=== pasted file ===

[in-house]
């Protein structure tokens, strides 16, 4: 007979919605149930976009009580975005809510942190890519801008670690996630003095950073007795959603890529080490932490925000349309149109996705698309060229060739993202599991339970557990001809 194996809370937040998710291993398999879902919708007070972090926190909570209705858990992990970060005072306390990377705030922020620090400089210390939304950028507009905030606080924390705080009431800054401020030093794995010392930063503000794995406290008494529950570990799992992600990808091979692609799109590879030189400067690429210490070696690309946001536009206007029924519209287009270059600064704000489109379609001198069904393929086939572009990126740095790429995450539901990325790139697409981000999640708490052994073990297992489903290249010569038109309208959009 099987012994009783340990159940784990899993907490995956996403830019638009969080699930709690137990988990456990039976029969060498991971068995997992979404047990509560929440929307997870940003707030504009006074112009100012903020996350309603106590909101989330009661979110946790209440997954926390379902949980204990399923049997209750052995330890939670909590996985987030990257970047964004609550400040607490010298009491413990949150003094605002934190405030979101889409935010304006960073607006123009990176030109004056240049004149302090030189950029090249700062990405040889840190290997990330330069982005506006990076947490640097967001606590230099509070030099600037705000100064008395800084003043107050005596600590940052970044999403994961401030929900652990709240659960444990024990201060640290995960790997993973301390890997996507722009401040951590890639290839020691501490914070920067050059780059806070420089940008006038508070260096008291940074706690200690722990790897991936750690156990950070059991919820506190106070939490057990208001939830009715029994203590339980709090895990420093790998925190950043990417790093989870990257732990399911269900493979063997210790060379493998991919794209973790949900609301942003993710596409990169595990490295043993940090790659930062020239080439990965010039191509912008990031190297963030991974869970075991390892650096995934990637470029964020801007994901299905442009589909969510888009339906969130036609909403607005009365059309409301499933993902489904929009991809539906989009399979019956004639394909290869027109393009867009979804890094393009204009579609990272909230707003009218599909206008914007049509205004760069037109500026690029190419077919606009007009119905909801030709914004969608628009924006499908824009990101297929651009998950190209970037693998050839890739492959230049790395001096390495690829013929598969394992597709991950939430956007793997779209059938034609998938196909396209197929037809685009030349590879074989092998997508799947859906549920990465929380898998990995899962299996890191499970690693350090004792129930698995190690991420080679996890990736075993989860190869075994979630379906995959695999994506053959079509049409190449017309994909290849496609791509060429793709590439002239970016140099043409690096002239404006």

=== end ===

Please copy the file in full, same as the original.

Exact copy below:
[in-house]
């Protein structure tokens, strides 16, 4: 007979919605149930976009009580975005809510942190890519801008670690996630003095950073007795959603890529080490932490925000349309149109996705698309060229060739993202599991339970557990001809 194996809370937040998710291993398999879902919708007070972090926190909570209705858990992990970060005072306390990377705030922020620090400089210390939304950028507009905030606080924390705080009431800054401020030093794995010392930063503000794995406290008494529950570990799992992600990808091979692609799109590879030189400067690429210490070696690309946001536009206007029924519209287009270059600064704000489109379609001198069904393929086939572009990126740095790429995450539901990325790139697409981000999640708490052994073990297992489903290249010569038109309208959009 099987012994009783340990159940784990899993907490995956996403830019638009969080699930709690137990988990456990039976029969060498991971068995997992979404047990509560929440929307997870940003707030504009006074112009100012903020996350309603106590909101989330009661979110946790209440997954926390379902949980204990399923049997209750052995330890939670909590996985987030990257970047964004609550400040607490010298009491413990949150003094605002934190405030979101889409935010304006960073607006123009990176030109004056240049004149302090030189950029090249700062990405040889840190290997990330330069982005506006990076947490640097967001606590230099509070030099600037705000100064008395800084003043107050005596600590940052970044999403994961401030929900652990709240659960444990024990201060640290995960790997993973301390890997996507722009401040951590890639290839020691501490914070920067050059780059806070420089940008006038508070260096008291940074706690200690722990790897991936750690156990950070059991919820506190106070939490057990208001939830009715029994203590339980709090895990420093790998925190950043990417790093989870990257732990399911269900493979063997210790060379493998991919794209973790949900609301942003993710596409990169595990490295043993940090790659930062020239080439990965010039191509912008990031190297963030991974869970075991390892650096995934990637470029964020801007994901299905442009589909969510888009339906969130036609909403607005009365059309409301499933993902489904929009991809539906989009399979019956004639394909290869027109393009867009979804890094393009204009579609990272909230707003009218599909206008914007049509205004760069037109500026690029190419077919606009007009119905909801030709914004969608628009924006499908824009990101297929651009998950190209970037693998050839890739492959230049790395001096390495690829013929598969394992597709991950939430956007793997779209059938034609998938196909396209197929037809685009030349590879074989092998997508799947859906549920990465929380898998990995899962299996890191499970690693350090004792129930698995190690991420080679996890990736075993989860190869075994979630379906995959695999994506053959079509049409190449017309994909290849496609791509060429793709590439002239970016140099043409690096002239404006």